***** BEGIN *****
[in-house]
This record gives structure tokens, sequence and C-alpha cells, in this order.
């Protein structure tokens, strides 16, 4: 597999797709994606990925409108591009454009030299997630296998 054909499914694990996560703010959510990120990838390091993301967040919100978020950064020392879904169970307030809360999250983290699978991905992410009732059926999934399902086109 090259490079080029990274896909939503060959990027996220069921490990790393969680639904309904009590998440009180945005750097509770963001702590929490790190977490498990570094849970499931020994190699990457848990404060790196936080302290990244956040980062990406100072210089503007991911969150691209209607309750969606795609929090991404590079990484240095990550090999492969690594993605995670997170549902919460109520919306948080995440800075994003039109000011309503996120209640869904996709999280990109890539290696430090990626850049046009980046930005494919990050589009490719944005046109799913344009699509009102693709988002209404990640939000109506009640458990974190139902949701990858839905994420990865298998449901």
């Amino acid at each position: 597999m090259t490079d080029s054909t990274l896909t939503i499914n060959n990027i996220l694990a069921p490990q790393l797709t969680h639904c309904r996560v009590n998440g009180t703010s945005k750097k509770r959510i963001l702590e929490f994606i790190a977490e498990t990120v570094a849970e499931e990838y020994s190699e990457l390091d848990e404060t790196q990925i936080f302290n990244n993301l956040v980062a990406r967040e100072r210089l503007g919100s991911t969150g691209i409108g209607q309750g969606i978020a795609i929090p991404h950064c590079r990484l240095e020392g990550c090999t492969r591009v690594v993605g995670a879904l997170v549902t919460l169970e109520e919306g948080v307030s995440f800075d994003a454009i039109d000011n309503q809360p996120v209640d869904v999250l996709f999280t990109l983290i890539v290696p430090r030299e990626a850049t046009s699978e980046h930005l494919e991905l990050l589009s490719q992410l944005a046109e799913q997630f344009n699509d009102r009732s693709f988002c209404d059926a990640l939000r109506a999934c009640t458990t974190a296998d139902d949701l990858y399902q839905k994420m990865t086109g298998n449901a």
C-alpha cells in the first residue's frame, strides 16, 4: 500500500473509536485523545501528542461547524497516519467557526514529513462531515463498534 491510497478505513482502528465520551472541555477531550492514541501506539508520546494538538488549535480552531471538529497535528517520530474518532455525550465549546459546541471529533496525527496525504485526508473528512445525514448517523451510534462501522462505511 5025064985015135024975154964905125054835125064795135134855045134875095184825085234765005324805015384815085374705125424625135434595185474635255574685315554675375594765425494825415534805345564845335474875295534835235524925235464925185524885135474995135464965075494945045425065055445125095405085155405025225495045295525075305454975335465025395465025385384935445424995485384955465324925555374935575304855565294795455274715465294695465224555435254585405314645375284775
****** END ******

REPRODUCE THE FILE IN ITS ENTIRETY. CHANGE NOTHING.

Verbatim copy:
[in-house]
This record gives structure tokens, sequence and C-alpha cells, in this order.
């Protein structure tokens, strides 16, 4: 597999797709994606990925409108591009454009030299997630296998 054909499914694990996560703010959510990120990838390091993301967040919100978020950064020392879904169970307030809360999250983290699978991905992410009732059926999934399902086109 090259490079080029990274896909939503060959990027996220069921490990790393969680639904309904009590998440009180945005750097509770963001702590929490790190977490498990570094849970499931020994190699990457848990404060790196936080302290990244956040980062990406100072210089503007991911969150691209209607309750969606795609929090991404590079990484240095990550090999492969690594993605995670997170549902919460109520919306948080995440800075994003039109000011309503996120209640869904996709999280990109890539290696430090990626850049046009980046930005494919990050589009490719944005046109799913344009699509009102693709988002209404990640939000109506009640458990974190139902949701990858839905994420990865298998449901």
């Amino acid at each position: 597999m090259t490079d080029s054909t990274l896909t939503i499914n060959n990027i996220l694990a069921p490990q790393l797709t969680h639904c309904r996560v009590n998440g009180t703010s945005k750097k509770r959510i963001l702590e929490f994606i790190a977490e498990t990120v570094a849970e499931e990838y020994s190699e990457l390091d848990e404060t790196q990925i936080f302290n990244n993301l956040v980062a990406r967040e100072r210089l503007g919100s991911t969150g691209i409108g209607q309750g969606i978020a795609i929090p991404h950064c590079r990484l240095e020392g990550c090999t492969r591009v690594v993605g995670a879904l997170v549902t919460l169970e109520e919306g948080v307030s995440f800075d994003a454009i039109d000011n309503q809360p996120v209640d869904v999250l996709f999280t990109l983290i890539v290696p430090r030299e990626a850049t046009s699978e980046h930005l494919e991905l990050l589009s490719q992410l944005a046109e799913q997630f344009n699509d009102r009732s693709f988002c209404d059926a990640l939000r109506a999934c009640t458990t974190a296998d139902d949701l990858y399902q839905k994420m990865t086109g298998n449901a």
C-alpha cells in the first residue's frame, strides 16, 4: 500500500473509536485523545501528542461547524497516519467557526514529513462531515463498534 491510497478505513482502528465520551472541555477531550492514541501506539508520546494538538488549535480552531471538529497535528517520530474518532455525550465549546459546541471529533496525527496525504485526508473528512445525514448517523451510534462501522462505511 5025064985015135024975154964905125054835125064795135134855045134875095184825085234765005324805015384815085374705125424625135434595185474635255574685315554675375594765425494825415534805345564845335474875295534835235524925235464925185524885135474995135464965075494945045425065055445125095405085155405025225495045295525075305454975335465025395465025385384935445424995485384955465324925555374935575304855565294795455274715465294695465224555435254585405314645375284775